Aupaka o Wao Lama Partnership Provides Dryland Forest Education

The Hawai’i Forest Industry Association (HFIA) and La’i’Ōpua 2020 have formed the Aupaka o Wao Lama collaborative partnership to provide West Hawai’i youth a land-based, forest stewardship experience. Aupaka o Wao Lama is a “learning while doing” stewardship education partnership, which integrates community, cultural, and science ecology. Other collaborators include Kau I Ka Mālie Multimedia Cultural Center, Kealakehe Intermediate and High Schools, Ke Kama Pono, Aupaka Ke Kilohana, Hui Lā’au Kama’āina La’i’Ōpua, Ho’ola Ka Makana’a Ka’upulehu (‘Āina ‘Ulu) and Ka’upulehu Cultural Center at Kalaemanō.

Kealakehe Intermediate Na Kahumoku students after pulling fountain grass at La'i'Ōpua Preserve. This activity was followed up with an hour of reinforcing e-curriculum at the La'i'Ōpua 2020 Mālie Tech Center. Photo: Yvonne Yarber Carter.

Kealakehe Intermediate Na Kahumoku students after pulling fountain grass at La’i’Ōpua Preserve. This activity was followed up with an hour of reinforcing e-curriculum at the La’i’Ōpua 2020 Mālie Tech Center. Photo: Yvonne Yarber Carter.

 

The project promotes positive change in the areas of kuleana (responsibility), mālama (stewardship), and interdependency of all living things.  Cultural Ecology Team educators Keoki Apokolani Carter and Yvonne Yarber Carter are developing cultural ecology curriculum that provides programmatic content both in the field and at Kona’s Mālie Computer Tech Center, combining traditional and modern field work with digital learning.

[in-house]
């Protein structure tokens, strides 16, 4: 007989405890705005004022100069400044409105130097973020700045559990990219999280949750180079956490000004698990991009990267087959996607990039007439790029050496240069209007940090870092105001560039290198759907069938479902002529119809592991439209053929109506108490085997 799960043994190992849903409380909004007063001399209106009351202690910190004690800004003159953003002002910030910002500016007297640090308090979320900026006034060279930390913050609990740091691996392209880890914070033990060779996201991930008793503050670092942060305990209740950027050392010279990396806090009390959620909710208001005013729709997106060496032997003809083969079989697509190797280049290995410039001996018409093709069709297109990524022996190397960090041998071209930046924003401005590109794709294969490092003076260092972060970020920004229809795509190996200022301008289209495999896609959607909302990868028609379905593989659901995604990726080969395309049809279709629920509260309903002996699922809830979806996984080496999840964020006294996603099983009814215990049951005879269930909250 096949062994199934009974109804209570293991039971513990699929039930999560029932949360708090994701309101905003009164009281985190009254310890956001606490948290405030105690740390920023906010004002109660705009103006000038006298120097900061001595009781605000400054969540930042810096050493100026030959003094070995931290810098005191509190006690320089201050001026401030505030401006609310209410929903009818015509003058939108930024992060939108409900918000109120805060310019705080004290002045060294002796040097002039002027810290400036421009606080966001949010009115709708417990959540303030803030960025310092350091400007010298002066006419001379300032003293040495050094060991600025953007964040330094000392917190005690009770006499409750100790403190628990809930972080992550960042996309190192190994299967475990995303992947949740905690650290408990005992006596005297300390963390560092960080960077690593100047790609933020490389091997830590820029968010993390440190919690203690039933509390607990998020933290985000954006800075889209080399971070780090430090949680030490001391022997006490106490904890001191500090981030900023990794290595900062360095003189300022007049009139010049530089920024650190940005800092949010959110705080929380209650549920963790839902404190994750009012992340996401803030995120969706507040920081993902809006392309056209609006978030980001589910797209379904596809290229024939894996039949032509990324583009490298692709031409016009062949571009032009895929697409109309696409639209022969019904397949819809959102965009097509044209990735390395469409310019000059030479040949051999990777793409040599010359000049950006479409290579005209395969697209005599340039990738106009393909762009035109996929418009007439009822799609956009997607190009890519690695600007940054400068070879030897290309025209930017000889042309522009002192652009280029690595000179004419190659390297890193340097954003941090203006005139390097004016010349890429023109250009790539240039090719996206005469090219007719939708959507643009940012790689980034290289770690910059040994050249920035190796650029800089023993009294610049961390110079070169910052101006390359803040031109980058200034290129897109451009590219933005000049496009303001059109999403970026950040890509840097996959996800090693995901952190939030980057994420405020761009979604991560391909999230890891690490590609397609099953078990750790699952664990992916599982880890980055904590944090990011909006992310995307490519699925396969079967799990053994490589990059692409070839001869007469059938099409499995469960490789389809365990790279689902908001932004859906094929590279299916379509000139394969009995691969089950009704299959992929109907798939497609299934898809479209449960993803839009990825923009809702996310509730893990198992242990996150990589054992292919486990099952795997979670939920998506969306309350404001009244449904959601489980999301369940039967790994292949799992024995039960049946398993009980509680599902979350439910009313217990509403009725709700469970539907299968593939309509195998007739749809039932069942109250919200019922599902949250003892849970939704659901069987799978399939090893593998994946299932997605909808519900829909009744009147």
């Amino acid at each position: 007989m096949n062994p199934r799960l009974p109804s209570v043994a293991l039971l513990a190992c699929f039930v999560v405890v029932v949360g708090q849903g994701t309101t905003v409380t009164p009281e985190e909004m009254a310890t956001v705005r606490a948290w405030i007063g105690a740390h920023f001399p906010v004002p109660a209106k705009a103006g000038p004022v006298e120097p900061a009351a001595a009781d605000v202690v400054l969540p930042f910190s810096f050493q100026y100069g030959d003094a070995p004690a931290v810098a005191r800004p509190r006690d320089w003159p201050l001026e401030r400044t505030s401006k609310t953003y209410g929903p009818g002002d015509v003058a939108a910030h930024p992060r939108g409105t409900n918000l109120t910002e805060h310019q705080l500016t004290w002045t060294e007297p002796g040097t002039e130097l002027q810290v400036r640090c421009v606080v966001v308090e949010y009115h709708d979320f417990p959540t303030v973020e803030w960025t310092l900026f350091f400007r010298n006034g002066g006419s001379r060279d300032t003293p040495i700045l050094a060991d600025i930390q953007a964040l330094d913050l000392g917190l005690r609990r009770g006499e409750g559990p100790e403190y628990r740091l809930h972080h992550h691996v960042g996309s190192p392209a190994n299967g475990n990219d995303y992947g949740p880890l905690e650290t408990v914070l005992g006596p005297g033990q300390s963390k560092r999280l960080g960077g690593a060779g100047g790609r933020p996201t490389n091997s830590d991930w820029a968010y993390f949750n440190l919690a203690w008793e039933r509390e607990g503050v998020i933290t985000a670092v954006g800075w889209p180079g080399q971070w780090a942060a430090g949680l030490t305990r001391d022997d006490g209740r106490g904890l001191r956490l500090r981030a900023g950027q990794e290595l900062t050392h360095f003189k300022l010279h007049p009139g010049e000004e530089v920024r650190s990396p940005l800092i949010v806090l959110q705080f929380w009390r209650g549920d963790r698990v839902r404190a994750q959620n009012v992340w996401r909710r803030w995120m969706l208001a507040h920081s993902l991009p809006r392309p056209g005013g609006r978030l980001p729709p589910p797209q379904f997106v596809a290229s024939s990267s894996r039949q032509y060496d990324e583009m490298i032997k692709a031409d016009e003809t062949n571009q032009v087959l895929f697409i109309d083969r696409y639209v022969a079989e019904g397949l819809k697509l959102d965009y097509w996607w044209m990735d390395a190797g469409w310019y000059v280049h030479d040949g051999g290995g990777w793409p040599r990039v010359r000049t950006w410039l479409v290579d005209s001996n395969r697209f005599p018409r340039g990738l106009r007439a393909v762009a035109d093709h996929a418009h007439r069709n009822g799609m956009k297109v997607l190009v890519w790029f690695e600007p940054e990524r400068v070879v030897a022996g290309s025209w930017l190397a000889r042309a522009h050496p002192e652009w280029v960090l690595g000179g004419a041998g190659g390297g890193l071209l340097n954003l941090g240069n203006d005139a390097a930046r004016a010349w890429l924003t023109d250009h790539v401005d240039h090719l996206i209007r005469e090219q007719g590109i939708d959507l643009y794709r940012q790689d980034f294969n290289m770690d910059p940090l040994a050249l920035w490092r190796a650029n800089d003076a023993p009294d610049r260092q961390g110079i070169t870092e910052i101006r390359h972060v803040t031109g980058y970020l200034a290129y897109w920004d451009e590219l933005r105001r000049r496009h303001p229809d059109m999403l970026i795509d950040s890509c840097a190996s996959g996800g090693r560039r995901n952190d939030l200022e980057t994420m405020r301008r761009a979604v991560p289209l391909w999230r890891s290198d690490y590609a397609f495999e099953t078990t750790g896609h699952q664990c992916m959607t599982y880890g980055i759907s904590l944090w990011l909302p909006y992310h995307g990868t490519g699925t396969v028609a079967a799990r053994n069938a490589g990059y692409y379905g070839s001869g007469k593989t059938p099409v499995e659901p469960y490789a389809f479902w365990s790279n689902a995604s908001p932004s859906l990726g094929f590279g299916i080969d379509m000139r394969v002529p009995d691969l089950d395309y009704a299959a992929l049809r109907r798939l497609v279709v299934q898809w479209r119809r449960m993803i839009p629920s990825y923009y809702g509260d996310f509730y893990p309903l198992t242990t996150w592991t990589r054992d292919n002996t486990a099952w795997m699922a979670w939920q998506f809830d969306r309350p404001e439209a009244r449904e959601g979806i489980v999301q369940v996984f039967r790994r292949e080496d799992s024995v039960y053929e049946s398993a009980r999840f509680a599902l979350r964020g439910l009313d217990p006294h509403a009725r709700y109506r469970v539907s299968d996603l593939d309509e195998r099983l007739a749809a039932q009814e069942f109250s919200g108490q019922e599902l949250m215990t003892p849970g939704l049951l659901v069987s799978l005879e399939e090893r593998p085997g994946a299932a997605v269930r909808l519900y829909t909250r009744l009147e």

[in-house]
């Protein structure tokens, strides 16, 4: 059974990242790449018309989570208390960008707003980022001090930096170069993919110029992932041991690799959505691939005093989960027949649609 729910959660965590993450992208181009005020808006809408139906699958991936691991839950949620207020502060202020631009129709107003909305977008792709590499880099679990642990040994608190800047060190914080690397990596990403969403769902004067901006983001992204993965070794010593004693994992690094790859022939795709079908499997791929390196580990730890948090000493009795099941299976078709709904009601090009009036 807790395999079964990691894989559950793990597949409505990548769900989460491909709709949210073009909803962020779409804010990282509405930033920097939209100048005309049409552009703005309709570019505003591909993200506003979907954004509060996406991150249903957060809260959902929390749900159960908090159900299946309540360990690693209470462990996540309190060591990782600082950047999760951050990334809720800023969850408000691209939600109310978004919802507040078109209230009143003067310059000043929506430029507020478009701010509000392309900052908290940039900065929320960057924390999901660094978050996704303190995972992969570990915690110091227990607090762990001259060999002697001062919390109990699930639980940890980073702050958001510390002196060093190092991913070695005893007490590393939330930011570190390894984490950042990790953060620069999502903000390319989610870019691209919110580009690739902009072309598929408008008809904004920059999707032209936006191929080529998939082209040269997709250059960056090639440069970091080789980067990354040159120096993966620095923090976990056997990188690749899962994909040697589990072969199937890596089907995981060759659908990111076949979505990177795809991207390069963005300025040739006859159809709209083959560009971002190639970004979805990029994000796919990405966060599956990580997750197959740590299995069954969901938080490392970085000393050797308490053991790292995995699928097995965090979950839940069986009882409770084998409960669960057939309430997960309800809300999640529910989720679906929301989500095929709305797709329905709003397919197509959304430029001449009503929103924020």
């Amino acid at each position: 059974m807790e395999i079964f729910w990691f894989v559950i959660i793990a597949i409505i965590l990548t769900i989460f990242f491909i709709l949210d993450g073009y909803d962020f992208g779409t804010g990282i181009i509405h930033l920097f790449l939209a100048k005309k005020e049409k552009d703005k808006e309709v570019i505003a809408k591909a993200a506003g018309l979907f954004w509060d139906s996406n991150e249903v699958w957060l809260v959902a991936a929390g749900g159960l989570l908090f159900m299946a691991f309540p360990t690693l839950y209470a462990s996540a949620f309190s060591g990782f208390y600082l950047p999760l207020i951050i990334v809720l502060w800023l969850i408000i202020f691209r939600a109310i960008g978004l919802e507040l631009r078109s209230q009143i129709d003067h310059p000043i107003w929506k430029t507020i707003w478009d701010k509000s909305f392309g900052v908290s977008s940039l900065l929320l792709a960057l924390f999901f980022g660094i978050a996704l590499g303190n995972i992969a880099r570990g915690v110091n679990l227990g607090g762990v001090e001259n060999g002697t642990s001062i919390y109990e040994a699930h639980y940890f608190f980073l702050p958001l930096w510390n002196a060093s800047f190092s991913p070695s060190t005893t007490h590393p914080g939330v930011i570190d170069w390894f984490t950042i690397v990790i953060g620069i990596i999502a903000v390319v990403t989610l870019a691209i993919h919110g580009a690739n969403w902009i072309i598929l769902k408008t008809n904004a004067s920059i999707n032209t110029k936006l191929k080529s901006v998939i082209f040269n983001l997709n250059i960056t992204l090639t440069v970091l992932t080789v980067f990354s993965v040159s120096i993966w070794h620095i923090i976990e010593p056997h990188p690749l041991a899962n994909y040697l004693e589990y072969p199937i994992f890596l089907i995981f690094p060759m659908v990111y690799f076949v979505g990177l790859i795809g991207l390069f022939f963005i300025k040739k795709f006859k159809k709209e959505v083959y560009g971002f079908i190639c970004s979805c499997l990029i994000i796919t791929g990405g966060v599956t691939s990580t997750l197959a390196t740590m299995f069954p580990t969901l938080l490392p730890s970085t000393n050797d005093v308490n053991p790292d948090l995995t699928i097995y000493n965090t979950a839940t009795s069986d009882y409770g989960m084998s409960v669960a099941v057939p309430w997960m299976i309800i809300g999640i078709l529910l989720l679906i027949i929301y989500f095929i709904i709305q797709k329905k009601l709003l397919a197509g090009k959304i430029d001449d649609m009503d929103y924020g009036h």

Students are learning about cultural ecology relationships, native plants, invasive weeds and heritage stories of the landscape and people, particularly as it relates to the mountain of Hualālai.  Kalaemanō Cultural Center educator, performing artist, and Hawaiian language teacher Ku’ulei Keakealani is providing a “mo’olelo wahi pana” (storied place) component giving a deeper grounding of the oral tradition of place.

The experiential part of this program involves the restoration of native plants in the community “Piko” area of the Aupaka Preserve in the La’i’Ōpua Dryland Preserve, Kealakehe.  The field team includes Site Manager Wilds Pihanui Brawner and Restoration Technician Kealaka’i Knoche, who together with the outreach education team and collaborators, intertwine the history of people and place with land restoration activities to better understand the lands of Kealakehe and the larger mauka-makai lands of North Kona and the Kekaha region of Hualālai mountain.

La’i’Ōpua 2020 Kau I Ka Mālie Cultural Center and Aupaka Ke Kilohana Administrator Christy Schumann is providing program support for La’i’Ōpua 2020 and Kealakehe High School Teacher Chris Ibarra, Kealakehe Elementary Na Kahumoku Coordinator Jeannine Crisafi, and Ke Kama Pono Coordinator Anthony Savvis are coordinating their student logistics, grading, attendance, recruitment, and transportation.

Other project supporters include Kamehameha Schools, Friends of Hawaii Charities, Department of Hawaiian Home Lands, and Kukio Community Fund and Arthur Lawrence Mullaly Fund of the Hawai’i Community Foundation.

 

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